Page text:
Starting next year, some smartphone owners could begin using quick-charging technology that will give their devices a five-hour energy boost in just five minutes, according to Qualcomm Technologies. The newly unveiled Quick Charge 4 will arrive on the market in the first half of 2017, the same time that new devices start coming out with Qualcomm's next-generation Snapdragon 835 processor.
Qualcomm released the first version of Quick Charge in early 2013, eight months after its acquisition of circuit-maker Summit Microelectronics, which developed the technology. The 3.0 version of its quick-charging technology is currently incorporated into more than three dozen smartphones, including the Asus ZenFone 3, the HTC 10 and the LG V20, and many more devices support Quick Charge 2.0.
Compared to Quick Charge 3.0, the version coming out in 2017 will speed up charging of compatible devices by as much as 20 percent and improve efficiency by up to 30 percent, Qualcomm said. The company added that Quick Charge 4 will also improve safety by preventing battery overcharging and overheating, with charging temperatures that are up to 5 degrees Celsius cooler.
Growing Demand for Faster Charging
"Think of all the times you only had five minutes to charge, but that didn't give your phone enough juice to get to the next charge," Geoff Gorgon, staff manager for product marketing, wrote today on Qualcomm's Snapdragon blog. "Five extra hours of battery life can get you there and further. Have more time? Quick Charge 4 is engineered to charge a typical smartphone from zero to 50 percent in about 15 minutes or less."
Gordon cited a study done earlier this year by the Chinese market research firm Sino-MR that found 60 percent of smartphone buyers take fast-charging capabilities into account when shopping for their next devices. He added that similar research by Qualcomm found that more than one-fourth of consumers believe it currently takes too long to charge their phones. "Qualcomm Quick Charge is specifically engineered to solve this problem," Gordon said.
Among the improvements arriving with Quick Charge 4 will be support for both USB Type-C and higher-power USB Power Delivery connectors, an assortment of advanced Battery Saver safety features and dual charge via a second integrated circuit for power management that improves thermal balancing and efficiency, Gordon said. The new Quick Charge will also feature version three of Qualcomm's Intelligent Negotiation for Optimum Voltage that helps to optimize power transfers.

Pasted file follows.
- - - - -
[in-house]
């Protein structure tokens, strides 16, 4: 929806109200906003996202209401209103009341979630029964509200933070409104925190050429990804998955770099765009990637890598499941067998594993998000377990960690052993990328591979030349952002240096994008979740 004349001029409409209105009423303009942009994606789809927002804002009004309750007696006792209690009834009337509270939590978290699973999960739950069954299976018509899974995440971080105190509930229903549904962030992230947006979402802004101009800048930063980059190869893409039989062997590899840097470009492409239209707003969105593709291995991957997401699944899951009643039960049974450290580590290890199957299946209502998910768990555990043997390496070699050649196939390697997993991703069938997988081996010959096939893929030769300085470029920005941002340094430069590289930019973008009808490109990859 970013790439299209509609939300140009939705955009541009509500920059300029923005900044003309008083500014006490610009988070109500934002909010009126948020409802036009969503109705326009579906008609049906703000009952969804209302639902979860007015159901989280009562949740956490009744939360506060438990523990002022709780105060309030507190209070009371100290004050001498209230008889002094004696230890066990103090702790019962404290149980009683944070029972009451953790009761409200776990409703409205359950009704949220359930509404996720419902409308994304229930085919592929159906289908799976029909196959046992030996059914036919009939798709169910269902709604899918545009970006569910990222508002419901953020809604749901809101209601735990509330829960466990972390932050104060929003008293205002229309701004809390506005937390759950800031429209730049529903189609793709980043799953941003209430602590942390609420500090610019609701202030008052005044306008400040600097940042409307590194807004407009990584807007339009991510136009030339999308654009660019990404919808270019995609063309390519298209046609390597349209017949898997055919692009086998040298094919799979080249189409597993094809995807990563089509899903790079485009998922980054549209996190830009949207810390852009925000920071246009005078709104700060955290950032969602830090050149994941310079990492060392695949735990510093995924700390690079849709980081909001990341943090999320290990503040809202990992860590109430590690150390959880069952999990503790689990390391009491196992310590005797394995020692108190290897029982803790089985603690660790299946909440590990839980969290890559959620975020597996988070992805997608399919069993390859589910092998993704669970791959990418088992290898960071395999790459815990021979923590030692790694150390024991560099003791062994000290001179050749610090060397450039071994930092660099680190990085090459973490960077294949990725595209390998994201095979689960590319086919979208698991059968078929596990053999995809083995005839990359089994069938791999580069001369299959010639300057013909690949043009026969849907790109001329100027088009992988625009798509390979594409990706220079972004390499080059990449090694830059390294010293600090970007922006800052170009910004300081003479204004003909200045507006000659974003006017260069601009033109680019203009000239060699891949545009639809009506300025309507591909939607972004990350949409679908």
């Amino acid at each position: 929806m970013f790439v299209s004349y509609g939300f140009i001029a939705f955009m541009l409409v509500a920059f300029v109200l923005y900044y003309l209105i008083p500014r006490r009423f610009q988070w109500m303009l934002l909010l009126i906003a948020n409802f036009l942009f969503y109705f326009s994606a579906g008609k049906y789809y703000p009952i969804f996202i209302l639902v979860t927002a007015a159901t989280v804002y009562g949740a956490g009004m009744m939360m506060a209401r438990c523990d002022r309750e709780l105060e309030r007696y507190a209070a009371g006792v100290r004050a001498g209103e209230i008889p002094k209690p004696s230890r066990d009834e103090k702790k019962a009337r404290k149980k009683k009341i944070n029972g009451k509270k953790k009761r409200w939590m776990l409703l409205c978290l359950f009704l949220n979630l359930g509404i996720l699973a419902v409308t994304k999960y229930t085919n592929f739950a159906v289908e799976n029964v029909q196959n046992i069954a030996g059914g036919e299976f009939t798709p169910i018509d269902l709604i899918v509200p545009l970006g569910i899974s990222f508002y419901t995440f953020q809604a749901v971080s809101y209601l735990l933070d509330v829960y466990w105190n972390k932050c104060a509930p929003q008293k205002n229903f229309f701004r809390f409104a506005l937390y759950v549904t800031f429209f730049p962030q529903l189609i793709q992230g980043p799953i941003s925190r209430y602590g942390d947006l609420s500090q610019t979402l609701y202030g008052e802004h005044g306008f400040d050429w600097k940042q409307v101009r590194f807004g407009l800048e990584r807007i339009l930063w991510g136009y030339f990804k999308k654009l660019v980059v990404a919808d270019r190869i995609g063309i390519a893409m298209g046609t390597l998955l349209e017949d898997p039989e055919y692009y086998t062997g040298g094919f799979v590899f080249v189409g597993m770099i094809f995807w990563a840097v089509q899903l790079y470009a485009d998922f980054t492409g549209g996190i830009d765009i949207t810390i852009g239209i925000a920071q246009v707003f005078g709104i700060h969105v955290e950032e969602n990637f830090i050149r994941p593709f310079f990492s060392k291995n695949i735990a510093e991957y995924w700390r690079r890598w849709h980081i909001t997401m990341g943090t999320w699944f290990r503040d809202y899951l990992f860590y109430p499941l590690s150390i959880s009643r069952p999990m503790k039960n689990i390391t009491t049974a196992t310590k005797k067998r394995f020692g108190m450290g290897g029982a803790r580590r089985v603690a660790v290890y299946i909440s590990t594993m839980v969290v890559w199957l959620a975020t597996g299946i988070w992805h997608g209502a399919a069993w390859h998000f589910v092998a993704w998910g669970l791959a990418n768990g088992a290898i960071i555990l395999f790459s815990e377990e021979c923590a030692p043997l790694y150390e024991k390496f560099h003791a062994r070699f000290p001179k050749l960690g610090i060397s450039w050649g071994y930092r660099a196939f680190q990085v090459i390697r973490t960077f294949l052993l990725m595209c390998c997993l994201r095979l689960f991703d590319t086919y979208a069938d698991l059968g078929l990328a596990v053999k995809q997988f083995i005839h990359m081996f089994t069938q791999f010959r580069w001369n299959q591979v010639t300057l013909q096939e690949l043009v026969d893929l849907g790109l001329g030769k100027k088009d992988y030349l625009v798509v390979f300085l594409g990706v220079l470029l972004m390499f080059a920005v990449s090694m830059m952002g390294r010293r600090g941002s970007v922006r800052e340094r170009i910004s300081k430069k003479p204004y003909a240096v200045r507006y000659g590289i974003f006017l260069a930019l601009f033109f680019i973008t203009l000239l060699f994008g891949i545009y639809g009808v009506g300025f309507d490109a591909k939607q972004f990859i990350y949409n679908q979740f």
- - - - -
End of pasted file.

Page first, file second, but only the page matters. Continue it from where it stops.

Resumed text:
Extended Partnership with Samsung
The Snapdragon 835 processor set to hit the market next year will be produced with the help of a new manufacturing technology from Samsung. Announced last month, the technology is an industry-first that allows mass production of system-on-chip (SoC) products with 10-nanometer processing, according to Samsung.
"Using the new 10nm process node is expected to allow our premium tier Snapdragon 835 processor to deliver greater power efficiency and increase performance while also allowing us to add a number of new capabilities that can improve the user experience of tomorrow's mobile devices," Keith Kressin, Qualcomm's senior vice president of product management, said today in a statement.
Samsung's new 10-nanometer process uses a technology called FinFET (Fin Field Effect Transistor) to minimize the typical performance-versus-power tradeoff in processor manufacturing. Compared to a similar process used to produce its previous 14-nanometer SoCs, the 10-nanometer process increases area efficiency by as much as 30 percent while either boosting performance by up to 27 percent or reducing power consumption by as much as 40 percent.
"This collaboration is an important milestone for our foundry business as it signifies confidence in Samsung's leading chip process technology," Jong Shik Yoon, executive vice president and head of Samsung's foundry business, said in a statement.
The partnership also offers a bright spot for Samsung in the wake of this year's disastrous Galaxy Note 7 release, recall and manufacturing halt. Launched with great acclaim in August, the Note 7 was quickly linked to numerous battery-related fires and could ultimately hurt Samsung's bottom line by more than $5 billion.